Johannesburg - Fin24 users have largely reacted negatively to possible regulation of over-the-top (OTT) services such as WhatsApp by government.
On Wednesday, Fin24 reported that Parliament’s Portfolio Committee on Telecommunications and Postal Services has confirmed that it has scheduled hearings into the possible regulation of OTT services in South Africa on January 26.
READ: WhatsApp faces possible regulation in South Africa
OTT services - which range from WhatsApp to Skype and Google Hangouts - allow users to make messages and calls over data networks - often at comparatively lower costs than traditional telephone calls or SMS.
But the services have come under the spotlight by mobile networks MTN and Vodacom who last year called for greater regulation of OTT. Top chief executives at these companies last year referred to how OTT players like WhatsApp, who deliver voice and text services over data networks, don’t invest in local networks’ infrastructure.
READ: Vodacom calls for OTT regulation & MTN targets 'free loading' WhatsApp
Subsequently, Parliament’s hearings on OTT regulation is planned to look into “necessary policy interventions on how to govern OTTs, regulatory interventions on the guidelines to regulate OTTs” and the “impact of OTTs on competition”.
The hearings will also look into whether OTTs need “to be defined as telecom services (voice or data) or telecom infrastructure, and thus whether they should be subject to licensing and regulatory obligations (such as legal intercept and emergency call access) or not.”
Reacting to this development, most Fin24 users have come out in opposition to the possible move.
Fin24 user Johan said that customers have to use mobile networks’ data offerings to access OTT providers in the first place:
“We have to buy data from our service providers in order to use these apps. It just doesn't make sense. I suppose everyone wants their own Nkandla.”
Fin24 user Nelius wrote that regulation of OTT could have wider implications for other services apart from WhatsApp:
“This is ludicrous! I manage an online business which is training students in the property industry. I have over 1 800 students worldwide of which 45% are in the USA, 5% in Canada, 5% UK, 5% Australia and 5% India.
I am using the platforms TeamViewer and Google Hangouts daily. The latter for weekly webinars to engage with my students and also for consulting on a one-on-one basis. My business will be ruined if this happens and I will seriously consider moving to another country.”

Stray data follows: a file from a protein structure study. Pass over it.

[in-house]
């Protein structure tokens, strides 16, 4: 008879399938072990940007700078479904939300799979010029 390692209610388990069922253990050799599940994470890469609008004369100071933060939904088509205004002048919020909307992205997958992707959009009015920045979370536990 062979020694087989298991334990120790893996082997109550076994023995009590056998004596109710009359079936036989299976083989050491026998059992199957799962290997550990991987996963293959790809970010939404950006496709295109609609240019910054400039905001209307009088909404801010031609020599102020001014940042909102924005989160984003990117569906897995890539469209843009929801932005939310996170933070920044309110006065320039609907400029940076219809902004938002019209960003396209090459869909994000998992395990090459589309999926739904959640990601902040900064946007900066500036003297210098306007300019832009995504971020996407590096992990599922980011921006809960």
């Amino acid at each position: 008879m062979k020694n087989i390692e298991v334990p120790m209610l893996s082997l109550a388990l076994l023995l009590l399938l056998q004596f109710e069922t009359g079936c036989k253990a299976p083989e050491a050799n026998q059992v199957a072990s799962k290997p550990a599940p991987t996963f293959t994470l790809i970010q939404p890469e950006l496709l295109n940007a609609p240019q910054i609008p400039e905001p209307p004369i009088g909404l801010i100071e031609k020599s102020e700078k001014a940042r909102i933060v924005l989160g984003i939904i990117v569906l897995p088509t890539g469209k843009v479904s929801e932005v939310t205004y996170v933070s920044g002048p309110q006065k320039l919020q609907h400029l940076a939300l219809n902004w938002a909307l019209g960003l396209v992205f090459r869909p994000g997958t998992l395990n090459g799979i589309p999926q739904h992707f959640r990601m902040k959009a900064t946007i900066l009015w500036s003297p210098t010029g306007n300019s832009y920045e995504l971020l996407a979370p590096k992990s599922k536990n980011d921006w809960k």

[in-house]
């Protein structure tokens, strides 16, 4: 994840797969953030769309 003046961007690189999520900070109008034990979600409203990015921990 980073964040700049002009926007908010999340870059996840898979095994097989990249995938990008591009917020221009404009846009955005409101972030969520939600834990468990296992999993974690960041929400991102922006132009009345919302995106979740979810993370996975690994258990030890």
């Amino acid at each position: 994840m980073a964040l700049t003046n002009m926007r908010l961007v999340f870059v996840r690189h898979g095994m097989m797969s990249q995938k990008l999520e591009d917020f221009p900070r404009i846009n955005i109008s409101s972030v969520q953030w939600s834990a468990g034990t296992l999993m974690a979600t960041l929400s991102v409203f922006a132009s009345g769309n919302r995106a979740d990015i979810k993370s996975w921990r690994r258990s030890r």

Fin24 user Antowan also brought up the argument that customers pay for data to use OTT:
“Consumers pay for data access. What they do with that data should and must be their business. Whether it be text, voice, video or whatever, it is the consumer's choice. It doesn't matter if the carrier is mobile or fixed line. Data is data. Zeroes and ones. Regulation would be overkill and an easy out for all the mobile operators who are the ones behind this. Why? Because if it is regulated the consumer has to fight it out with government instead of having the choice to jump to an operator who doesn't want to tell you what you should and shouldn't do with your data.
If this is regulated it would be just another clamp on the wheels of progress and our economy slowing us down. For what? To protect outdated analogue per minute voice and SMS services? Outrageous! Simply outrageous!”
Fin24 user Mickey also said that Parliament should rather focus on other issues, such as South Africa’s struggling economy:
“I believe that we (South Africa) have much greater issues at hand then OTT regulation. I really wish parliament would focus on those rather than make this an issue. Experts clearly state it is a very involved matter. I believe we would be better served if the current economy, unemployment, basic education, healthcare and violence/crime received more time and attention.”
Meanwhile, Fin24 user Carey said more attention should be paid to mobile networks’ high data and call costs:
“This is crazy! Let's talk about the ludicrous cost of data, calls and SMS costs in this country and then point fingers why don't we? People have resorted to the likes of WhatsApp and Skype in order to stay connected locally and internationally at an affordable rate. If anything the telecoms giants should be applauding people for using more of their overpriced data.”
However, Fin24 user Michael said that there are questions about whether OTT providers should contribute something towards networks around the world:
“It goes without saying that WhatsApp, and other over-the-top (OTT) applications have indeed negatively impacted the revenue of cell-phone companies. A lot of people are no longer making as much calls as they used to, and are no longer using SMSs. Ironically, these OTT applications use the very infrastructure of the very cell phone companies whose well-being they are destroying. I think the best way forward for the cell-phone companies is to charge them some form of rent for the use of their infrastructure.”
But Fin24 user Neames said that OTT is the future of communications:
“The OTT apps are not an exclusive problem that South African operators face. This is the future of communications. The operators need to look to providing a data only service. Long term this will be an easier option than having yet another regulation to help them.”
Finally, Fin24 Pooven wrote: “What a load of croc!”
Disclaimer: All articles and letters published on Fin24 have been independently written by members of the Fin24 community. The views of users published on Fin24 are therefore their own and do not necessarily represent those of Fin24.